I am a minority in academia

5 Jul

I started trying to write this post and ended up looking at SO MANY articles and thinkpieces related to academia, minorities, affirmative action, high school, independent/charter schools, microaggressions, and interventions.  This topic is way too complicated for my humble little corner of the internet to take on to any kind of depth, so I’ll just talk about my experiences instead and maybe put in a few links.

I’ve written a lot about being a woman in mathematics (see first post, second post, nth post), and a little bit about race and a bit about the intersection (but really that link is nationality and gender).  But I haven’t written too much about being a Vietnamese person in mathematics.  Part of it is that Vietnam is in Asia, so I’m Asian-American, and the stereotype is that we’re good at math and doing great in academia since you can see a bunch of Asian professors in math.  Most of those Asian professors are Asians-from-Asia which is different than Asian-Americans.  Asians-from-Asia face a whole different experience and set of difficulties than Asian-Americans.  A quote from Americanah, by Chimamanda Ngozi Adichie, somewhat hits this:

The only reason you say that race was not an issue is because you wish it was not. We all wish it was not. But it’s a lie. I came from a country where race was not an issue; I did not think of myself as black and I only became black when I came to America.

So that’s point 1: Asians-from-Asia and Asian-Americans are different.  For instance, Asian-Americans are part of a system of structural racism, while Asians-from-Asia can encounter this system but not have the same understanding and possibilities for complicity/empowerment/action as Asian-Americans.  There’s even a term in Vietnamese for us, Viet Kieu: “Foreign but not foreign, Vietnamese but not Vietnamese.” College friend’s blog post on being Viet Kieu.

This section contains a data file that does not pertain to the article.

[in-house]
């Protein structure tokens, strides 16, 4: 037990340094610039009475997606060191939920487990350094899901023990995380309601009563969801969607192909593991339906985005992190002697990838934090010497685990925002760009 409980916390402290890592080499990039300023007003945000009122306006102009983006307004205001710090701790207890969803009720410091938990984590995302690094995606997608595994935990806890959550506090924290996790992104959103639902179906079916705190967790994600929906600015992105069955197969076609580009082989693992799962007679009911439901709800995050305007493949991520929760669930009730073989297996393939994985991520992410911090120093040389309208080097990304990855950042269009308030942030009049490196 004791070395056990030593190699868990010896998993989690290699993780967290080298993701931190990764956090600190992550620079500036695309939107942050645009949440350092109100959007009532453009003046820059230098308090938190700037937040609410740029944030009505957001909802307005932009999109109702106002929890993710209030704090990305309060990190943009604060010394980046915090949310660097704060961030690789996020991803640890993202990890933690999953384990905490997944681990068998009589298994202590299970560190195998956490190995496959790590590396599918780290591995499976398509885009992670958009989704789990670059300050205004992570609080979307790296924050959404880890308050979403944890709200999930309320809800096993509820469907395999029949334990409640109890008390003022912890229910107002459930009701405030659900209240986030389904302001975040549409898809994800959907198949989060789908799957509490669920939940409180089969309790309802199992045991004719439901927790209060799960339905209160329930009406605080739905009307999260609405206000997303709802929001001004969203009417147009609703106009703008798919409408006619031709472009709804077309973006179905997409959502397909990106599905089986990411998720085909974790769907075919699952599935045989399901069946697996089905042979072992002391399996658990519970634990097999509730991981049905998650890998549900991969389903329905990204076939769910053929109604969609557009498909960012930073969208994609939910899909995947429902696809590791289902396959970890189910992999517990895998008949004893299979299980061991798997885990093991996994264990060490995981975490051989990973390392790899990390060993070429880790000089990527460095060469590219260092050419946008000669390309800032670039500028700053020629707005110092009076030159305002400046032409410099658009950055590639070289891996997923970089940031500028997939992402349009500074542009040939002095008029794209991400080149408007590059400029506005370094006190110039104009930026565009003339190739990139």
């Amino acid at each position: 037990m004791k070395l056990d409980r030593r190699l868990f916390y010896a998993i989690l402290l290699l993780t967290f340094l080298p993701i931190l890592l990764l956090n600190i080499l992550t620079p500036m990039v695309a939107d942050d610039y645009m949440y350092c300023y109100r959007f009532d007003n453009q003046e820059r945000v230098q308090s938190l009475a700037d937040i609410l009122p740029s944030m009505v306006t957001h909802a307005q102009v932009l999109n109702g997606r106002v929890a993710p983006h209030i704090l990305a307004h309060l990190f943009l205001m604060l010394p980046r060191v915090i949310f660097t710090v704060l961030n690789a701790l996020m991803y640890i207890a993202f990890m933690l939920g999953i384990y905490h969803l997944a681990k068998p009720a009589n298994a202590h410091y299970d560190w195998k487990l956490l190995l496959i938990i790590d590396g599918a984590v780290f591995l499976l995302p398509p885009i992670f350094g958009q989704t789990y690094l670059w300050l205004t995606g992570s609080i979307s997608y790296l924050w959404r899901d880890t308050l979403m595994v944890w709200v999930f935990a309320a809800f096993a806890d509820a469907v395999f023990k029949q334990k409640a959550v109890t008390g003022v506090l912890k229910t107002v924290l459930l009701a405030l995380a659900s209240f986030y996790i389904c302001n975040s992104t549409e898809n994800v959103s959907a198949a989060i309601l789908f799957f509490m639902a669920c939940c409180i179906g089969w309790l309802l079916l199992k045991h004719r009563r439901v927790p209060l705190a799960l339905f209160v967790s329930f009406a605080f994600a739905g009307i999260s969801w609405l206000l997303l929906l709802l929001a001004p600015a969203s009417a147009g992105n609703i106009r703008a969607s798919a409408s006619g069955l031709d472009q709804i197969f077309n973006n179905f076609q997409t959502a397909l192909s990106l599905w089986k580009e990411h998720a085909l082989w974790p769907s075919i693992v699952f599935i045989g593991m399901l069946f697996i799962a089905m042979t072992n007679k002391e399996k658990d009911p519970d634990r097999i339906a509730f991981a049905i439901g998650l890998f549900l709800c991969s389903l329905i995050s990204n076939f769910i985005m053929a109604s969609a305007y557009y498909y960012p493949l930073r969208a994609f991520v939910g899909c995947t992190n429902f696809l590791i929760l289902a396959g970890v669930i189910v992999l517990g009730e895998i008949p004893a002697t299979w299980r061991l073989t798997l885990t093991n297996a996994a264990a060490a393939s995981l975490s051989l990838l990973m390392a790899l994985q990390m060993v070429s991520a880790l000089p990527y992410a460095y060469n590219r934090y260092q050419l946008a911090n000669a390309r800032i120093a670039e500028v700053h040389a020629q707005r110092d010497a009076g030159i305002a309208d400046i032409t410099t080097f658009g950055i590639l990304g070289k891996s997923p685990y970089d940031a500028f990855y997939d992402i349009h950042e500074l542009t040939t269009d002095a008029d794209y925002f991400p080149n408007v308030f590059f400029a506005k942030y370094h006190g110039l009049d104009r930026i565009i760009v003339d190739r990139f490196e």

Point 2: “Asian-American” is also an unnecessarily general term and erases the difficulties that communities of people from very different nations and backgrounds have with their relationships with the US.  I saw a link recently that I can’t find saying that “Asian-American” as a term is going out with the next census and it’ll actually break us down into parts of Asia instead of, you know, people with ancestry from the world’s largest continent.  Anyway, because of a variety of historical factors (stuff like the Chinese Exclusion Act and racism and xenophobia), lots of [East and South] Asians who have immigrated to the US are highly skilled H1-B visa holders.

Heard of the “model minority” thing?  Maybe it’s because children of doctors, lawyers, and engineers are more likely to know about how to become doctors, lawyers, and engineers.  Versus, say, if you take a swath of the general population of a country and plop them in a new country, you’ll probably get the same percentage of highly skilled workers in that swath as you do in the new country.  Probably less because the certifications of the old country aren’t valid in the new country.  You guessed it, I’m talking about Vietnamese-Americans!  There are many successful Southeast Asian-Americans, but numbers wise, we’re worse off than lots of other ethnic groups.  For instance, we drop out of high school!  Even within Asian-Americans you can compare numbers: Vietnamese poverty rate around 15%, and Filipinos around 6% (national average about 14%).